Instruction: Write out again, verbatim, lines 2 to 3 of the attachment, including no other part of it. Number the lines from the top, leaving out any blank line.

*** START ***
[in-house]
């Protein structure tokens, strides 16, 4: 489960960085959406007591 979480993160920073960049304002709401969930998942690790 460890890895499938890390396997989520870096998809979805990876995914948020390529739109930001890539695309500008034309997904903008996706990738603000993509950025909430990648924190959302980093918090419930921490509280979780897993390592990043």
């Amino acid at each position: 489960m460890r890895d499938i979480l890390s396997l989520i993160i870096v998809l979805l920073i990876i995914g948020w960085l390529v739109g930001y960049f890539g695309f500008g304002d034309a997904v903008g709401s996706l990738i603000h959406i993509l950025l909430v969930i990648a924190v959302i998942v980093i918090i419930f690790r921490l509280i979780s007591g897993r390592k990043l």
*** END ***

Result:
């Protein structure tokens, strides 16, 4: 489960960085959406007591 979480993160920073960049304002709401969930998942690790 460890890895499938890390396997989520870096998809979805990876995914948020390529739109930001890539695309500008034309997904903008996706990738603000993509950025909430990648924190959302980093918090419930921490509280979780897993390592990043």
């Amino acid at each position: 489960m460890r890895d499938i979480l890390s396997l989520i993160i870096v998809l979805l920073i990876i995914g948020w960085l390529v739109g930001y960049f890539g695309f500008g304002d034309a997904v903008g709401s996706l990738i603000h959406i993509l950025l909430v969930i990648a924190v959302i998942v980093i918090i419930f690790r921490l509280i979780s007591g897993r390592k990043l």